Tony Gonzalez – City of New Braunfels, TX
Six months after joining the City of New Braunfels, Texas, in 2018 as its director of information technology, Tony Gonzalez was brought into a meeting where an idea was presented to replace the city’s enterprise resource planning system.
Understanding this project was going to have a price tag of $1.5 million to $2 million, Gonzalez wanted first to understand why his teammates wanted to replace the software. After working closely with the finance and human resources departments to compile their list of functional issues with the software, the IT team took a long look at it and held discussions with the software vendor. To the shock of many on the team, it was discovered most of these issues were a result of the software being outdated by six major releases.
“We didn’t need to take the huge leap of replacing this software without bringing it up to date and taking the time to re-evaluate the updated software,” Gonzalez says.
So, he and his team spent the next six months updating the system. He then asked everyone to use the upgraded software for at least a year and a half. If they still felt it needed to be changed, he’d do it.
With timely updates installed, the IT team being more engaged with their customers and keeping an eye on the system and soliciting feedback, the city’s team was able to postpone the major investment of replacing the system for three more years.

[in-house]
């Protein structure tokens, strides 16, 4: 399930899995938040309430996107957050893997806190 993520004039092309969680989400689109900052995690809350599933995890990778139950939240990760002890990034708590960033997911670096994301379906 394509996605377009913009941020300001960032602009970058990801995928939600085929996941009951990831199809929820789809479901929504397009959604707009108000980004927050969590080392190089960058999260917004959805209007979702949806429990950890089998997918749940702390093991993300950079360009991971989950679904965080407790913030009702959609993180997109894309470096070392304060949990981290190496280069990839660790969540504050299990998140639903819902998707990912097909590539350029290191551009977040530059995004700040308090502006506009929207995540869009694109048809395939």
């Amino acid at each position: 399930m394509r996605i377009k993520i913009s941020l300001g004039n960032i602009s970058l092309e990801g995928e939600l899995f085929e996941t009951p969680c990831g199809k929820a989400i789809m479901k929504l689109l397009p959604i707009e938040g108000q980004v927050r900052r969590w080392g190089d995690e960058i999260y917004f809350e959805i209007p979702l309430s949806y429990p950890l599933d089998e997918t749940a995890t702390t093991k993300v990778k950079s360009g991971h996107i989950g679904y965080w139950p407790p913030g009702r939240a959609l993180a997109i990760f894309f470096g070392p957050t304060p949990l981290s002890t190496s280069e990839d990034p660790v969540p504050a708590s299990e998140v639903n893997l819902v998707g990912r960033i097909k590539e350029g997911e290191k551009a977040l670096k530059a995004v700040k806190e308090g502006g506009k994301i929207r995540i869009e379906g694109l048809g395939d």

In late 2022, however, the city team decided it was time for a new system altogether. The team spent more than six months documenting functional requirements and mapping out internal processes. They sent out proposal requests and plan on choosing a new vendor and system by mid-October. Once the new vendor is in place, the team will take on the year-long process of replacing the entire system.
“To get to this point was a huge team effort,” Gonzalez says. “It has allowed HR, finance and IT to reestablish our working relationship that is going to fundamentally change the way we partner on using, managing and supporting this new ERP system.”
Bookshelves to police computers
New Braunfels is located in the southern part of Texas, just outside San Antonio. In 2019, voters approved $143 million in bonds to, amongst other projects, build a new police station, renovate and rebuild two fire stations and construct a new Westside Library Branch.
To support this work, Gonzalez and his team have been extending the city’s fiber ring, which, in turn, has exponentially increased the fiber network. In short, this means the city and its buildings have a redundant, high speed and reliable connection, so students can always do their homework at the library, and detectives can always pull up the traffic patterns and criminal data they need.
The work on the police and fire stations is complete, and all three buildings have been open for approximately a year. The Westside Library Branch opened in September.
“The best part isn’t just how this will increase connectivity and access to data but also that we were able to come in under budget on the fiber construction,” Gonzalez says.